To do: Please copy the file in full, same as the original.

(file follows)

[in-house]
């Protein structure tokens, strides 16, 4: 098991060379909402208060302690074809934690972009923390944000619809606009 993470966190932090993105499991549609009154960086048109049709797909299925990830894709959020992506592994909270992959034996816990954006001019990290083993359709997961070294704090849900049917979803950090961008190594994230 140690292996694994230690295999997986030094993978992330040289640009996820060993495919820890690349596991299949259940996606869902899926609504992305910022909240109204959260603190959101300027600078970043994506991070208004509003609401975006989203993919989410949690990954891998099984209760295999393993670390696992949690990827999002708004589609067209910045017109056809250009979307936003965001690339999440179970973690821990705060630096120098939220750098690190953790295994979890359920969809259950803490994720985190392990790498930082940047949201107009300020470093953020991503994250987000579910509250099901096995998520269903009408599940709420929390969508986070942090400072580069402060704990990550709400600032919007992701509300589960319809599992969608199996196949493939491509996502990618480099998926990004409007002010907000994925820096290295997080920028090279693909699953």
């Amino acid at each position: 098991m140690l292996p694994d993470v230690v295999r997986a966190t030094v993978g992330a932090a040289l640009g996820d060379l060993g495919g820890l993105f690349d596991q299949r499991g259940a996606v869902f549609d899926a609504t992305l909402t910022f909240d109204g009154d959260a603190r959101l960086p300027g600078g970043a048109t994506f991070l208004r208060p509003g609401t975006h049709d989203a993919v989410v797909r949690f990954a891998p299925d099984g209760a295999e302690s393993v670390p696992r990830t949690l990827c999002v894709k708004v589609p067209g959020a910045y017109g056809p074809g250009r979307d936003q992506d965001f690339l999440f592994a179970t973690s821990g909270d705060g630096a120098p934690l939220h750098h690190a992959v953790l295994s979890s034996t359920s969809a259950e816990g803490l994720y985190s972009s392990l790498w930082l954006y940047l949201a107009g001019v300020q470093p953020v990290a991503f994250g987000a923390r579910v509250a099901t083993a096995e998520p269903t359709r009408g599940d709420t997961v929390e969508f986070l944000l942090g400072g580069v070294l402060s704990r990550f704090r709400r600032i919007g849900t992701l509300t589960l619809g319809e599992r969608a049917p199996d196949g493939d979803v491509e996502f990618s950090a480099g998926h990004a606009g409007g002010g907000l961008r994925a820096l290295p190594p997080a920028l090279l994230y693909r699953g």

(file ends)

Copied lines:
[in-house]
């Protein structure tokens, strides 16, 4: 098991060379909402208060302690074809934690972009923390944000619809606009 993470966190932090993105499991549609009154960086048109049709797909299925990830894709959020992506592994909270992959034996816990954006001019990290083993359709997961070294704090849900049917979803950090961008190594994230 140690292996694994230690295999997986030094993978992330040289640009996820060993495919820890690349596991299949259940996606869902899926609504992305910022909240109204959260603190959101300027600078970043994506991070208004509003609401975006989203993919989410949690990954891998099984209760295999393993670390696992949690990827999002708004589609067209910045017109056809250009979307936003965001690339999440179970973690821990705060630096120098939220750098690190953790295994979890359920969809259950803490994720985190392990790498930082940047949201107009300020470093953020991503994250987000579910509250099901096995998520269903009408599940709420929390969508986070942090400072580069402060704990990550709400600032919007992701509300589960319809599992969608199996196949493939491509996502990618480099998926990004409007002010907000994925820096290295997080920028090279693909699953």
């Amino acid at each position: 098991m140690l292996p694994d993470v230690v295999r997986a966190t030094v993978g992330a932090a040289l640009g996820d060379l060993g495919g820890l993105f690349d596991q299949r499991g259940a996606v869902f549609d899926a609504t992305l909402t910022f909240d109204g009154d959260a603190r959101l960086p300027g600078g970043a048109t994506f991070l208004r208060p509003g609401t975006h049709d989203a993919v989410v797909r949690f990954a891998p299925d099984g209760a295999e302690s393993v670390p696992r990830t949690l990827c999002v894709k708004v589609p067209g959020a910045y017109g056809p074809g250009r979307d936003q992506d965001f690339l999440f592994a179970t973690s821990g909270d705060g630096a120098p934690l939220h750098h690190a992959v953790l295994s979890s034996t359920s969809a259950e816990g803490l994720y985190s972009s392990l790498w930082l954006y940047l949201a107009g001019v300020q470093p953020v990290a991503f994250g987000a923390r579910v509250a099901t083993a096995e998520p269903t359709r009408g599940d709420t997961v929390e969508f986070l944000l942090g400072g580069v070294l402060s704990r990550f704090r709400r600032i919007g849900t992701l509300t589960l619809g319809e599992r969608a049917p199996d196949g493939d979803v491509e996502f990618s950090a480099g998926h990004a606009g409007g002010g907000l961008r994925a820096l290295p190594p997080a920028l090279l994230y693909r699953g």